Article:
Sony DSLR-A700 With a new 12.24-megapixel Sony Exmor CMOS image sensor, 14-bit A/D conversion, on-chip noise reduction before and after A/D conversion and a Bionz imaging engine to tie it all together, the A700 turns out beautiful image quality—at ISO 6400, it’s better than ISO 1600 film. That gives the landscape shooter lots of versatility in handling all kinds of lighting conditions, from predawn to postdusk, and even moonlit landscapes at midnight.
Features Sensor: 12.24-megapixel Exmor CMOS, 1.5x LCD: 3 inches Anti-Dust: High-frequency vibrations Stabilization: Sensor-shift ISO Range: 160-6400 Spot Metering: Yes Estimated Street Price: $1,400
Super SteadyShot sensor-shift shake reduction works with all lenses, for much sharper handheld and monopod-mounted shots, while a sensor-dust remover vibrates dust off the sensor assembly each time you switch the camera off. Four Creative Styles (Standard, Vivid, Neutral and Adobe RGB), plus three switchable Image Styles (Portrait, Landscape and B&W, by default), let you select a “look” for each shot, and you can modify contrast, saturation and sharpness to suit your taste. Five-level DRO (Dynamic Range Optimizer) is very effective on contrasty scenes.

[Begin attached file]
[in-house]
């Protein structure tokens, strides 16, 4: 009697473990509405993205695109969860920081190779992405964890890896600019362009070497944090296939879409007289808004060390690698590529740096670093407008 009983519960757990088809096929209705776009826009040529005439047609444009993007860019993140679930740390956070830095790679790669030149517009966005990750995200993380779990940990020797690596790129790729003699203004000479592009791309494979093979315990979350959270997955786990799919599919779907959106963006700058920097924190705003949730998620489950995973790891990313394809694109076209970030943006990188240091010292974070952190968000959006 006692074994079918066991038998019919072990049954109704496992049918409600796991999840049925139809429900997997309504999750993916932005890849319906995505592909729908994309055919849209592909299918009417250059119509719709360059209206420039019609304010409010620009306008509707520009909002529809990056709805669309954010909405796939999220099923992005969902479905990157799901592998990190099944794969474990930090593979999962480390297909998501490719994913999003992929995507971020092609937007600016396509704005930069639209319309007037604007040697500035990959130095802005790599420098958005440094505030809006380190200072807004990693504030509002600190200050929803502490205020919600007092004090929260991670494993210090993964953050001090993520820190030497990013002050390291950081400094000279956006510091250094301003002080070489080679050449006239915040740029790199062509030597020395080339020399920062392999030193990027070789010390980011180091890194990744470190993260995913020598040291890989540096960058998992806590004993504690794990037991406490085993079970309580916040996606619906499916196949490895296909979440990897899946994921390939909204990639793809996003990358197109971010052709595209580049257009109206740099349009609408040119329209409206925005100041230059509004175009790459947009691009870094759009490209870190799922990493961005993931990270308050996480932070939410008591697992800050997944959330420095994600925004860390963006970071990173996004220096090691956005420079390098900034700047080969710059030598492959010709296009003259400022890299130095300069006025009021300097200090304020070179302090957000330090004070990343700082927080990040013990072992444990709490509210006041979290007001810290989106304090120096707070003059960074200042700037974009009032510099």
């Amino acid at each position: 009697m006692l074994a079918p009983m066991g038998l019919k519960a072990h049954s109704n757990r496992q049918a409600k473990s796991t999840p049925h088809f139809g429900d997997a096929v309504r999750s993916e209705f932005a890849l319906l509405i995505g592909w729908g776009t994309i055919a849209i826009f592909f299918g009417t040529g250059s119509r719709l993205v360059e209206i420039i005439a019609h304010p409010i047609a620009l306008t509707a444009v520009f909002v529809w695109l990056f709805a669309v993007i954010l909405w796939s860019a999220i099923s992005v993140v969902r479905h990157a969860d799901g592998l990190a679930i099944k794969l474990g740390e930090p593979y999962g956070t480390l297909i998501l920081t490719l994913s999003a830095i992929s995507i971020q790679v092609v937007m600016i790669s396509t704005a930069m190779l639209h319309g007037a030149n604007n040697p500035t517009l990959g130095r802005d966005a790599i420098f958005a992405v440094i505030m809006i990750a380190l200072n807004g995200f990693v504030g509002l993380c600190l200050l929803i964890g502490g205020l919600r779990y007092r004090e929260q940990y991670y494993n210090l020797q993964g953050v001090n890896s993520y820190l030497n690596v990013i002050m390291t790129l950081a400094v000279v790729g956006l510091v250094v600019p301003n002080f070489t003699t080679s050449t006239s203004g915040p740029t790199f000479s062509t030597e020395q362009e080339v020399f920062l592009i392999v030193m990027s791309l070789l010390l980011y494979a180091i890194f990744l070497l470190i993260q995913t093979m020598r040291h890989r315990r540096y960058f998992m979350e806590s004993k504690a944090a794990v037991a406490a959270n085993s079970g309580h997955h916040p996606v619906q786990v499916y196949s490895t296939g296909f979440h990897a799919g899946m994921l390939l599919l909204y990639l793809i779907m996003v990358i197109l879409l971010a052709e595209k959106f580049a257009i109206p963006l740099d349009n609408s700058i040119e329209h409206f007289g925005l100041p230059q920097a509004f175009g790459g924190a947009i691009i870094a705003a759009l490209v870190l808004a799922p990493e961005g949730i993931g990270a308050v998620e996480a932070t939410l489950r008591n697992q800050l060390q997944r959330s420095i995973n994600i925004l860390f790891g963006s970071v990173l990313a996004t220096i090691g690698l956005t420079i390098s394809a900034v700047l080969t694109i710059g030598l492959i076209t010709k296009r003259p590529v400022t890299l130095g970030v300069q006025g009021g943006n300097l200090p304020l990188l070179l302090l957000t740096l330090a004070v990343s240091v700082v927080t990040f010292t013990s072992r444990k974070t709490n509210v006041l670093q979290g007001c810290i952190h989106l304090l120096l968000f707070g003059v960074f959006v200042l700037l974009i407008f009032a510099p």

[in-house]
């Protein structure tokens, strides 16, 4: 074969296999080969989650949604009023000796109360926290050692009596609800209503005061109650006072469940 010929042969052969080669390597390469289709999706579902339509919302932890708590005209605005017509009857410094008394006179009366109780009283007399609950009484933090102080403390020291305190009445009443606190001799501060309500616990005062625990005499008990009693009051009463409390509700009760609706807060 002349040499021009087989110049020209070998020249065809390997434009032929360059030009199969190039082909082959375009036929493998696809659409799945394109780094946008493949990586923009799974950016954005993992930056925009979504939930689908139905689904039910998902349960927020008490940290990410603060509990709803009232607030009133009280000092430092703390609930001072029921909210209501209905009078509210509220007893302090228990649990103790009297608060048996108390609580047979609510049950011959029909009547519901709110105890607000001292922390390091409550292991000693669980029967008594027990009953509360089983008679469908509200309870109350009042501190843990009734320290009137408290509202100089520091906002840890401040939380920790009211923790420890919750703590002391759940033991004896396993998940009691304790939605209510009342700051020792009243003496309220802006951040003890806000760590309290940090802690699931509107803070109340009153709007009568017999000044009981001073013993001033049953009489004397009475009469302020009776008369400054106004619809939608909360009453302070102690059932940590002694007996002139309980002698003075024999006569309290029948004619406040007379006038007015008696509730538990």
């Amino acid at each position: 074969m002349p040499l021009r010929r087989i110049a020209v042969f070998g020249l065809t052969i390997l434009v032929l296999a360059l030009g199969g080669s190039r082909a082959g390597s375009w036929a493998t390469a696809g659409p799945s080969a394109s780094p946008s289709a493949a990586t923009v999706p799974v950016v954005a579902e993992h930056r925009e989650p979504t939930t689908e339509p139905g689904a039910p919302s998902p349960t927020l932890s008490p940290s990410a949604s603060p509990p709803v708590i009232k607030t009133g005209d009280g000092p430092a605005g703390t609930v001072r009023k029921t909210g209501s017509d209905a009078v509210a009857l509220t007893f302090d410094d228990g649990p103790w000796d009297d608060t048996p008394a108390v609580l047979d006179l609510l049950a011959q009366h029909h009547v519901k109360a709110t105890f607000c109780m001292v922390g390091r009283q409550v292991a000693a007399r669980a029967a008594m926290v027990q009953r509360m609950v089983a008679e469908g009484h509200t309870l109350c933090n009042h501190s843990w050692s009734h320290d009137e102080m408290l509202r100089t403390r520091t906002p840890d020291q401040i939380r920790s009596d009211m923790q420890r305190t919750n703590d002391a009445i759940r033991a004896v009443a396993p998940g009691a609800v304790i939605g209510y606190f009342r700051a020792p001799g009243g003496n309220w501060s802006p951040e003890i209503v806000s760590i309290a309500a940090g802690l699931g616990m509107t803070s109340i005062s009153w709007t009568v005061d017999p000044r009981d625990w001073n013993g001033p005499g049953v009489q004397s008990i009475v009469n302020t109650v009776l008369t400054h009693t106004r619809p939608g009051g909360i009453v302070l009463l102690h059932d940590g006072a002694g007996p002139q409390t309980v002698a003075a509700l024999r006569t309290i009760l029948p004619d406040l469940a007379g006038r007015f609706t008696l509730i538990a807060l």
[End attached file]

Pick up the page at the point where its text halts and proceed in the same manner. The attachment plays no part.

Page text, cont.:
Like all Sony D-SLRs, the top-of-the-line (for now) A700 accepts a wide range of Sony and Minolta Maxxum lenses, plus Zeiss T* lenses designed for the camera. Currently, Sony lens focal lengths range from an 11-18mm superwide zoom (equivalent to 16.5-27mm on a 35mm camera) and 16mm fish-eye (24mm on a 35mm camera) to a 300mm ƒ/2.8 supertelephoto and 500mm ƒ/8 mirror lens.
The mode dial allows you to choose the various shooting modes and scene-selection modes.
When the camera is rotated, as is often the case when shooting a landscape, the menus are displayed in that orientation. No more tilting your head! Super SteadyShot, Sony’s name for anti-shake, is built into the camera and selected by the switch on the lower right of the camera back.
White-balance and ISO buttons on the top of the camera are conveniently placed.
The pop-up flash can be quite useful in low-light landscape situations.
Lineage: Sony introduced its first D-SLR in 2005 after obtaining D-SLR technology from Konica Minolta when that company left the camera market. That A100 model now is out of production, and the Sony lineup includes the A200, A300 and A350. The A700 currently is the top model in Sony’s D-SLR lineup, although a new pro model should be announced by the end of the year. Cool Factor: Five-level Dynamic Range Optimizer and DRO bracketing deliver beautifully detailed sunrises/sunsets and contrasty forest scenes.